Elysian Fields Avenue in New Orleans connects the Mississippi River to Lake Pontchartrain. It crosses from high ground to low, passing through wealthy neighborhoods and low-income communities. Some sections flooded after Hurricane Katrina, others didn't.
You can pretty much tell the story of the city's post-Katrina recovery just by dropping in on businesses along that street. So that's what we did. We zoomed in on one section of Elysian Fields — an industrial stretch that took many years to come back. And we talked to the business owners responsible for the rebirth.
First up, Floyd Simeon, a contractor who owns Crescent City Builders. We met him at his new warehouse where he rents studio space to craftsmen. He told us what it was like rebuilding New Orleans right after the storm.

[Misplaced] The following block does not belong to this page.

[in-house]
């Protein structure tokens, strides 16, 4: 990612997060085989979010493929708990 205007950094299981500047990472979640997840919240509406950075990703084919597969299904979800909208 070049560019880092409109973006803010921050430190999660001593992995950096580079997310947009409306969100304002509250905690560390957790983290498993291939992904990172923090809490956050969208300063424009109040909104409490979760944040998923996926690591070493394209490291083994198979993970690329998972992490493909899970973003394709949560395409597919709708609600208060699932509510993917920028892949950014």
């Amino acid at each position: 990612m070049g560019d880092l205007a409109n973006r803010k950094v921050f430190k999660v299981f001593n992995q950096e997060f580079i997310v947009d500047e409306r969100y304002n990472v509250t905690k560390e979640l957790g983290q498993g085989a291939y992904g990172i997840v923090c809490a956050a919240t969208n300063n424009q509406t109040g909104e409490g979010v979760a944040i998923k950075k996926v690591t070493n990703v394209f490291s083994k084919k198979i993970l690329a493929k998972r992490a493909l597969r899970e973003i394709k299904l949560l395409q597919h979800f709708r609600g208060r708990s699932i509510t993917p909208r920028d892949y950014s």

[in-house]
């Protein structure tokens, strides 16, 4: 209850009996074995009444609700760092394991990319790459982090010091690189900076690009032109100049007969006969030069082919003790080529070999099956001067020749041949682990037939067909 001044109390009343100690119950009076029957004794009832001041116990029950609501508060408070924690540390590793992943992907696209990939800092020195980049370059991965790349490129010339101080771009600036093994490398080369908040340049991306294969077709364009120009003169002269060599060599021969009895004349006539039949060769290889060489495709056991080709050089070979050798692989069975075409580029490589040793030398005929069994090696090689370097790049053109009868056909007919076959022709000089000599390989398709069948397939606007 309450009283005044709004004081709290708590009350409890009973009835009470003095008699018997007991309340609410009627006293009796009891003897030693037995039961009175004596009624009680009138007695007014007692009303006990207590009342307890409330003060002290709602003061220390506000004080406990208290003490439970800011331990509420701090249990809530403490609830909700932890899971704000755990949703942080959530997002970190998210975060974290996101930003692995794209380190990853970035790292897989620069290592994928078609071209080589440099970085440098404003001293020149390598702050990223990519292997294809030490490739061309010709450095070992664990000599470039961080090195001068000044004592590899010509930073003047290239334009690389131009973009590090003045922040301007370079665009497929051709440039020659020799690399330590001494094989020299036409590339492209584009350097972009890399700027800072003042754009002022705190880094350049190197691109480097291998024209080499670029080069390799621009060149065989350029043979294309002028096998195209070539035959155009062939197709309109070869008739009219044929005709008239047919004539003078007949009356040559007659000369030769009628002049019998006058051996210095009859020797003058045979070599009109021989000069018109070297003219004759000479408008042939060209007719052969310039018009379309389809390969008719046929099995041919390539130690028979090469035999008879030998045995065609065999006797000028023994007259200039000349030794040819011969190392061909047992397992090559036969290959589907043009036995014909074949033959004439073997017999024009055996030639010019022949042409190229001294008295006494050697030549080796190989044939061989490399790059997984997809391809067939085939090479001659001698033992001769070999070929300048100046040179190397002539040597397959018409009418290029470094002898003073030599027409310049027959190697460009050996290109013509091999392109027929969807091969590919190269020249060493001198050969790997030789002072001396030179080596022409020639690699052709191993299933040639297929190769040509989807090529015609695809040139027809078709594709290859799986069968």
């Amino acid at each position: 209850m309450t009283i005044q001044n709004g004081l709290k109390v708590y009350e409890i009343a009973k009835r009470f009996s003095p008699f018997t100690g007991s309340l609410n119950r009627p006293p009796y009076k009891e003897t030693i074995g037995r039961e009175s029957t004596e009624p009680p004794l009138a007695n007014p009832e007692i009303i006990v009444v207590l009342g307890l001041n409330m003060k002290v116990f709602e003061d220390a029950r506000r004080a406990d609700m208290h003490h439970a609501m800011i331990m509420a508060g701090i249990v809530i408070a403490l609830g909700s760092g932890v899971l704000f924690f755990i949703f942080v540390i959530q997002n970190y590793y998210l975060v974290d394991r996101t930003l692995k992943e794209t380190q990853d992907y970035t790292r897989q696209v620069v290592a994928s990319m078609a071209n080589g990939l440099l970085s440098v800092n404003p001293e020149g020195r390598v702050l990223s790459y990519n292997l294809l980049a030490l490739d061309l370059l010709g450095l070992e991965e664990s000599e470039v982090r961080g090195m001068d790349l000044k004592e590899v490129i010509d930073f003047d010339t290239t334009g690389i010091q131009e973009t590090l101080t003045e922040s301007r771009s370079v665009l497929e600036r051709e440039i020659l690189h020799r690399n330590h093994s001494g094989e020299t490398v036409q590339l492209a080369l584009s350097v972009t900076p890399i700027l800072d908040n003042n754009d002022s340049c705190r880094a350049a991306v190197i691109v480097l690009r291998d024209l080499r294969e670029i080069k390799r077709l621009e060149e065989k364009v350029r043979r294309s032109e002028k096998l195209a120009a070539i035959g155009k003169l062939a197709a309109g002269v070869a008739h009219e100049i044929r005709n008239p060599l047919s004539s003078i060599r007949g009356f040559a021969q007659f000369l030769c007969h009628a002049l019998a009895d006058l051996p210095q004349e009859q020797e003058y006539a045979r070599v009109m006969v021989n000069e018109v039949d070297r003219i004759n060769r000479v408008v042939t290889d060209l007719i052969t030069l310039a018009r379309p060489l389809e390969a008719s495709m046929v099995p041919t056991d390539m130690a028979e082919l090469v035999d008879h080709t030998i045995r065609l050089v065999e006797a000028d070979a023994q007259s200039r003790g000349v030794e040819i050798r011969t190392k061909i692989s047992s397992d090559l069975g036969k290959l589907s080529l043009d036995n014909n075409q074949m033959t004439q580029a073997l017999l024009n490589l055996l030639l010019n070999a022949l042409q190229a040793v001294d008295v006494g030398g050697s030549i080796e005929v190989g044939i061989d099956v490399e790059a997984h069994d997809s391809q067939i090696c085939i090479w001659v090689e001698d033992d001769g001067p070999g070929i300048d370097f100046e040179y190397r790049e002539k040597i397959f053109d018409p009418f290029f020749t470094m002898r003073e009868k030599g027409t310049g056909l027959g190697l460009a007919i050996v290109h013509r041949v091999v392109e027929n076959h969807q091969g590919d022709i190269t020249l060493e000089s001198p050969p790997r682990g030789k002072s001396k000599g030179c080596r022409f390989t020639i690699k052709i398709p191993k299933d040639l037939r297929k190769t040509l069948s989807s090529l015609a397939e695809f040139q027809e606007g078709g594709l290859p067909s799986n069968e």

Floyd Simeon, owner of Crescent City Builders. (Caitlin Esch/Marketplace)
Simeon's neighbor, restaurant owner Sammy Schloegel, is a lifelong New Orleanian. He was one of the first to rebuild his business, though Schloegel says he had to start "from scratch." He says Sammy's Food Service & Deli serves up some of the best po' boys in the city.
Sammy Schloegel, owner of Sammy's Food Service & Deli. (Caitlin Esch/Marketplace)
Just down the street, William Watts owns NOLA Paint & Supplies. Watts is a relative newcomer to the area — he opened his shop in 2011 after closing another business in Memphis. He says owning a paint store in New Orleans is surprisingly interesting.
Will Watts owns NOLA Paint & Supplies. (Caitlin Esch/Marketplace)